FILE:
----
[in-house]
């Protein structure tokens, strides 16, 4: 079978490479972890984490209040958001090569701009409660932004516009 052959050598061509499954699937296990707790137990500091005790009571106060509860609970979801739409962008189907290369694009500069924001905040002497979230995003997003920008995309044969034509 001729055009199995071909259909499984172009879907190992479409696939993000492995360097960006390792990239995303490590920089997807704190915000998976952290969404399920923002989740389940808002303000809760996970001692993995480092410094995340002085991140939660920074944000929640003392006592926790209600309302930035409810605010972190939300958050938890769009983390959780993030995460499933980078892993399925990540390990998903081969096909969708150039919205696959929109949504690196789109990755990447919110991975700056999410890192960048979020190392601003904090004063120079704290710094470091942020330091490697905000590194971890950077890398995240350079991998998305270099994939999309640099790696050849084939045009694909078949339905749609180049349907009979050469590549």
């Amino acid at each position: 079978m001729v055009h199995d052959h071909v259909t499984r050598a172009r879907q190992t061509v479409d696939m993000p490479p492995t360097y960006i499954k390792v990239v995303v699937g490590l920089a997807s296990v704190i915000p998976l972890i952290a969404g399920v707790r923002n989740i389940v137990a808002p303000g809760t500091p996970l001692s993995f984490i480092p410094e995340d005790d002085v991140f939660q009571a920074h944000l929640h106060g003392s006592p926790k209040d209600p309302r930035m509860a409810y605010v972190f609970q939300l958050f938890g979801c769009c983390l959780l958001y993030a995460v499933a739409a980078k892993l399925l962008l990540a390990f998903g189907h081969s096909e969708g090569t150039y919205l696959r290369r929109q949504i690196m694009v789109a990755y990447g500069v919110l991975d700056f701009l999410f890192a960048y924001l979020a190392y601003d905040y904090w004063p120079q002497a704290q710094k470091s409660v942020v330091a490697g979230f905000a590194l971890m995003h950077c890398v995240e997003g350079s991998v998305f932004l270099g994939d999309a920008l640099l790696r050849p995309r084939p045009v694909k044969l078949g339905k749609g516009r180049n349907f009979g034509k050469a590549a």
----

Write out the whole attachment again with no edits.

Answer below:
[in-house]
């Protein structure tokens, strides 16, 4: 079978490479972890984490209040958001090569701009409660932004516009 052959050598061509499954699937296990707790137990500091005790009571106060509860609970979801739409962008189907290369694009500069924001905040002497979230995003997003920008995309044969034509 001729055009199995071909259909499984172009879907190992479409696939993000492995360097960006390792990239995303490590920089997807704190915000998976952290969404399920923002989740389940808002303000809760996970001692993995480092410094995340002085991140939660920074944000929640003392006592926790209600309302930035409810605010972190939300958050938890769009983390959780993030995460499933980078892993399925990540390990998903081969096909969708150039919205696959929109949504690196789109990755990447919110991975700056999410890192960048979020190392601003904090004063120079704290710094470091942020330091490697905000590194971890950077890398995240350079991998998305270099994939999309640099790696050849084939045009694909078949339905749609180049349907009979050469590549």
């Amino acid at each position: 079978m001729v055009h199995d052959h071909v259909t499984r050598a172009r879907q190992t061509v479409d696939m993000p490479p492995t360097y960006i499954k390792v990239v995303v699937g490590l920089a997807s296990v704190i915000p998976l972890i952290a969404g399920v707790r923002n989740i389940v137990a808002p303000g809760t500091p996970l001692s993995f984490i480092p410094e995340d005790d002085v991140f939660q009571a920074h944000l929640h106060g003392s006592p926790k209040d209600p309302r930035m509860a409810y605010v972190f609970q939300l958050f938890g979801c769009c983390l959780l958001y993030a995460v499933a739409a980078k892993l399925l962008l990540a390990f998903g189907h081969s096909e969708g090569t150039y919205l696959r290369r929109q949504i690196m694009v789109a990755y990447g500069v919110l991975d700056f701009l999410f890192a960048y924001l979020a190392y601003d905040y904090w004063p120079q002497a704290q710094k470091s409660v942020v330091a490697g979230f905000a590194l971890m995003h950077c890398v995240e997003g350079s991998v998305f932004l270099g994939d999309a920008l640099l790696r050849p995309r084939p045009v694909k044969l078949g339905k749609g516009r180049n349907f009979g034509k050469a590549a």